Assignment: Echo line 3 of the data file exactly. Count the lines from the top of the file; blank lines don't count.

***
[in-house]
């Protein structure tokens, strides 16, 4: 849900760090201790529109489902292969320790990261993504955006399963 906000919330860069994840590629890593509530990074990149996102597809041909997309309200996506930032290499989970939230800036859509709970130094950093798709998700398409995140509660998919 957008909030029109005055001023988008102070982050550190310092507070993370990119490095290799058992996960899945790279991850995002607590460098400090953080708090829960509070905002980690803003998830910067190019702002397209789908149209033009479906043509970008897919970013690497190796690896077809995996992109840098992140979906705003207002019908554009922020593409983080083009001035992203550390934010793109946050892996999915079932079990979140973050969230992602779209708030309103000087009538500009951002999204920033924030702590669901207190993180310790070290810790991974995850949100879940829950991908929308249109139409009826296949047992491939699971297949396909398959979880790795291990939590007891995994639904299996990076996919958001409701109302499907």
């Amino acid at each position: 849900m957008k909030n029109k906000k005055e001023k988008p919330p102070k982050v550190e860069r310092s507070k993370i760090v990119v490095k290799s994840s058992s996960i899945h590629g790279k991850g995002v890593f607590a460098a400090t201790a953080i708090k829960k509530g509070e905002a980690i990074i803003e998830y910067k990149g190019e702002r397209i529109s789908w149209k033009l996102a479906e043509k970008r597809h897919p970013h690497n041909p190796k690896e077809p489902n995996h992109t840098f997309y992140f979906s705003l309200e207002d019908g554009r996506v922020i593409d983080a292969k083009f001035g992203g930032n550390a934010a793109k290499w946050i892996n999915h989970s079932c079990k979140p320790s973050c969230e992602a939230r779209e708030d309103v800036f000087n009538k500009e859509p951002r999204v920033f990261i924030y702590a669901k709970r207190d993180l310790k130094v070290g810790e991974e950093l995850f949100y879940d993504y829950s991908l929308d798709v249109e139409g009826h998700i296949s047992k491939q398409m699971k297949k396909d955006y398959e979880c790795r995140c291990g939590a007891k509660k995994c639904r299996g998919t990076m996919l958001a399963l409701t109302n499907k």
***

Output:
């Amino acid at each position: 849900m957008k909030n029109k906000k005055e001023k988008p919330p102070k982050v550190e860069r310092s507070k993370i760090v990119v490095k290799s994840s058992s996960i899945h590629g790279k991850g995002v890593f607590a460098a400090t201790a953080i708090k829960k509530g509070e905002a980690i990074i803003e998830y910067k990149g190019e702002r397209i529109s789908w149209k033009l996102a479906e043509k970008r597809h897919p970013h690497n041909p190796k690896e077809p489902n995996h992109t840098f997309y992140f979906s705003l309200e207002d019908g554009r996506v922020i593409d983080a292969k083009f001035g992203g930032n550390a934010a793109k290499w946050i892996n999915h989970s079932c079990k979140p320790s973050c969230e992602a939230r779209e708030d309103v800036f000087n009538k500009e859509p951002r999204v920033f990261i924030y702590a669901k709970r207190d993180l310790k130094v070290g810790e991974e950093l995850f949100y879940d993504y829950s991908l929308d798709v249109e139409g009826h998700i296949s047992k491939q398409m699971k297949k396909d955006y398959e979880c790795r995140c291990g939590a007891k509660k995994c639904r299996g998919t990076m996919l958001a399963l409701t109302n499907k």